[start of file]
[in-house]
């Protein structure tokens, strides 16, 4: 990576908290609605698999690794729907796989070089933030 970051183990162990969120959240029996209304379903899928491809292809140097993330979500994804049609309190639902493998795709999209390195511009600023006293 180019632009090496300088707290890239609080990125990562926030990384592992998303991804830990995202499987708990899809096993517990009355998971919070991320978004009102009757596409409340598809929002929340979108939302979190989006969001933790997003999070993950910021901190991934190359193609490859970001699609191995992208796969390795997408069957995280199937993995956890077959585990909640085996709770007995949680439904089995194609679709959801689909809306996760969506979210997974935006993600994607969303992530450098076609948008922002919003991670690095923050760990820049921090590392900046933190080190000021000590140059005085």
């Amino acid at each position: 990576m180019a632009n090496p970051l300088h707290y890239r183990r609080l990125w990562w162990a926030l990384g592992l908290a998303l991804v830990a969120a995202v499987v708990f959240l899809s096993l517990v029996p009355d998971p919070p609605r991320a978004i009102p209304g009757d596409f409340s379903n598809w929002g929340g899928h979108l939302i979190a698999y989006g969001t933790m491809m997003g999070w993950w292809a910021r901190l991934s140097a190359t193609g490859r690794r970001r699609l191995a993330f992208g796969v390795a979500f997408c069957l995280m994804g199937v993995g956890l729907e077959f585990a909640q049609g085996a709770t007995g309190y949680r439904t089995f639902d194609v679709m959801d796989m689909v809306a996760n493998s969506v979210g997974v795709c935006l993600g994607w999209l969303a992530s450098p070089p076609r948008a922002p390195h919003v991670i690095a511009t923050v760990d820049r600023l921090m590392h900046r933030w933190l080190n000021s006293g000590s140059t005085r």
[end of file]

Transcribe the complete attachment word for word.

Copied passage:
[in-house]
């Protein structure tokens, strides 16, 4: 990576908290609605698999690794729907796989070089933030 970051183990162990969120959240029996209304379903899928491809292809140097993330979500994804049609309190639902493998795709999209390195511009600023006293 180019632009090496300088707290890239609080990125990562926030990384592992998303991804830990995202499987708990899809096993517990009355998971919070991320978004009102009757596409409340598809929002929340979108939302979190989006969001933790997003999070993950910021901190991934190359193609490859970001699609191995992208796969390795997408069957995280199937993995956890077959585990909640085996709770007995949680439904089995194609679709959801689909809306996760969506979210997974935006993600994607969303992530450098076609948008922002919003991670690095923050760990820049921090590392900046933190080190000021000590140059005085």
């Amino acid at each position: 990576m180019a632009n090496p970051l300088h707290y890239r183990r609080l990125w990562w162990a926030l990384g592992l908290a998303l991804v830990a969120a995202v499987v708990f959240l899809s096993l517990v029996p009355d998971p919070p609605r991320a978004i009102p209304g009757d596409f409340s379903n598809w929002g929340g899928h979108l939302i979190a698999y989006g969001t933790m491809m997003g999070w993950w292809a910021r901190l991934s140097a190359t193609g490859r690794r970001r699609l191995a993330f992208g796969v390795a979500f997408c069957l995280m994804g199937v993995g956890l729907e077959f585990a909640q049609g085996a709770t007995g309190y949680r439904t089995f639902d194609v679709m959801d796989m689909v809306a996760n493998s969506v979210g997974v795709c935006l993600g994607w999209l969303a992530s450098p070089p076609r948008a922002p390195h919003v991670i690095a511009t923050v760990d820049r600023l921090m590392h900046r933030w933190l080190n000021s006293g000590s140059t005085r």